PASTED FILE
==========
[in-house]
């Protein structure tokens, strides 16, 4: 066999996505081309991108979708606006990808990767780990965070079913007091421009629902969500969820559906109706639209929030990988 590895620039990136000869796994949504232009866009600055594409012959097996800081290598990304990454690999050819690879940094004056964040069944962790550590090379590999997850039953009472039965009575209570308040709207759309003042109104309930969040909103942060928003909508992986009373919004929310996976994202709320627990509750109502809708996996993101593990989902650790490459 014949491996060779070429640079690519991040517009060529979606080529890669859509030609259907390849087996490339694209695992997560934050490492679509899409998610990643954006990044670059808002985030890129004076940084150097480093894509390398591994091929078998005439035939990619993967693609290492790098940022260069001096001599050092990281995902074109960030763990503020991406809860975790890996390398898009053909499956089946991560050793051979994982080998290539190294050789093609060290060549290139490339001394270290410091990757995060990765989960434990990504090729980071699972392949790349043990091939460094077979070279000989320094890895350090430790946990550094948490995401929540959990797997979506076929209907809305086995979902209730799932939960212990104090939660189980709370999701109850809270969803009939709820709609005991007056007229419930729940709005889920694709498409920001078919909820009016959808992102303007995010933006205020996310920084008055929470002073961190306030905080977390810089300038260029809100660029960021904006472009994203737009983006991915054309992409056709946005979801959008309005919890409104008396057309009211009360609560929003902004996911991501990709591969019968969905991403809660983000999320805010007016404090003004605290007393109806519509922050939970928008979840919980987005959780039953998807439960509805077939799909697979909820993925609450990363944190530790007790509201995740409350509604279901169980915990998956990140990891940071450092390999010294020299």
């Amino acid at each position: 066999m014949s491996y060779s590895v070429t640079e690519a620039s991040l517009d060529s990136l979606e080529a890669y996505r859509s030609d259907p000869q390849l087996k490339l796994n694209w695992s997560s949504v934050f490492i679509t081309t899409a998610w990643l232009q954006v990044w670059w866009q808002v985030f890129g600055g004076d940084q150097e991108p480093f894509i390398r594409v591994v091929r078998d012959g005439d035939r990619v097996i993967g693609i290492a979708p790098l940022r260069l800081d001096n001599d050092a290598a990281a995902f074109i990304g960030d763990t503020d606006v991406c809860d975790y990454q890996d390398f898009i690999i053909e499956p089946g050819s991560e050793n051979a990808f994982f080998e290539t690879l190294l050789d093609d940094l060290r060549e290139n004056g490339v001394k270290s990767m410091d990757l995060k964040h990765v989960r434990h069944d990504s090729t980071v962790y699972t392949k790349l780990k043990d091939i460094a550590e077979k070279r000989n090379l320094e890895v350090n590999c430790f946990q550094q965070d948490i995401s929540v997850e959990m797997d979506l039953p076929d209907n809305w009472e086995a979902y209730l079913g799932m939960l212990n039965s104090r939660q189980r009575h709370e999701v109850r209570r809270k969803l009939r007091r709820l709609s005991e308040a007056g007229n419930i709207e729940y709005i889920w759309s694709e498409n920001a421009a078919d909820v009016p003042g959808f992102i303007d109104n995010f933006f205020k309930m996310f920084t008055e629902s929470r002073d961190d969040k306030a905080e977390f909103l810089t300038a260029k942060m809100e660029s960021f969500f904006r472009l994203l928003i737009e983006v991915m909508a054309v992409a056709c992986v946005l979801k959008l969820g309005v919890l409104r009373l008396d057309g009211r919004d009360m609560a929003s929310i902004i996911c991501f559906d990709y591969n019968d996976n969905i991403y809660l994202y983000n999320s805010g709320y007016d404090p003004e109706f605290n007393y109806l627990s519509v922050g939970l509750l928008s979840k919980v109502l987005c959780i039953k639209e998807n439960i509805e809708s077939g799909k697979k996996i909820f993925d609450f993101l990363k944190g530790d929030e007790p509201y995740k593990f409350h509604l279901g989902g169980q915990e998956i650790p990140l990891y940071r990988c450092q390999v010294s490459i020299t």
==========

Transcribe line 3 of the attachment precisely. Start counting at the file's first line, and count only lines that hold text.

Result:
């Amino acid at each position: 066999m014949s491996y060779s590895v070429t640079e690519a620039s991040l517009d060529s990136l979606e080529a890669y996505r859509s030609d259907p000869q390849l087996k490339l796994n694209w695992s997560s949504v934050f490492i679509t081309t899409a998610w990643l232009q954006v990044w670059w866009q808002v985030f890129g600055g004076d940084q150097e991108p480093f894509i390398r594409v591994v091929r078998d012959g005439d035939r990619v097996i993967g693609i290492a979708p790098l940022r260069l800081d001096n001599d050092a290598a990281a995902f074109i990304g960030d763990t503020d606006v991406c809860d975790y990454q890996d390398f898009i690999i053909e499956p089946g050819s991560e050793n051979a990808f994982f080998e290539t690879l190294l050789d093609d940094l060290r060549e290139n004056g490339v001394k270290s990767m410091d990757l995060k964040h990765v989960r434990h069944d990504s090729t980071v962790y699972t392949k790349l780990k043990d091939i460094a550590e077979k070279r000989n090379l320094e890895v350090n590999c430790f946990q550094q965070d948490i995401s929540v997850e959990m797997d979506l039953p076929d209907n809305w009472e086995a979902y209730l079913g799932m939960l212990n039965s104090r939660q189980r009575h709370e999701v109850r209570r809270k969803l009939r007091r709820l709609s005991e308040a007056g007229n419930i709207e729940y709005i889920w759309s694709e498409n920001a421009a078919d909820v009016p003042g959808f992102i303007d109104n995010f933006f205020k309930m996310f920084t008055e629902s929470r002073d961190d969040k306030a905080e977390f909103l810089t300038a260029k942060m809100e660029s960021f969500f904006r472009l994203l928003i737009e983006v991915m909508a054309v992409a056709c992986v946005l979801k959008l969820g309005v919890l409104r009373l008396d057309g009211r919004d009360m609560a929003s929310i902004i996911c991501f559906d990709y591969n019968d996976n969905i991403y809660l994202y983000n999320s805010g709320y007016d404090p003004e109706f605290n007393y109806l627990s519509v922050g939970l509750l928008s979840k919980v109502l987005c959780i039953k639209e998807n439960i509805e809708s077939g799909k697979k996996i909820f993925d609450f993101l990363k944190g530790d929030e007790p509201y995740k593990f409350h509604l279901g989902g169980q915990e998956i650790p990140l990891y940071r990988c450092q390999v010294s490459i020299t």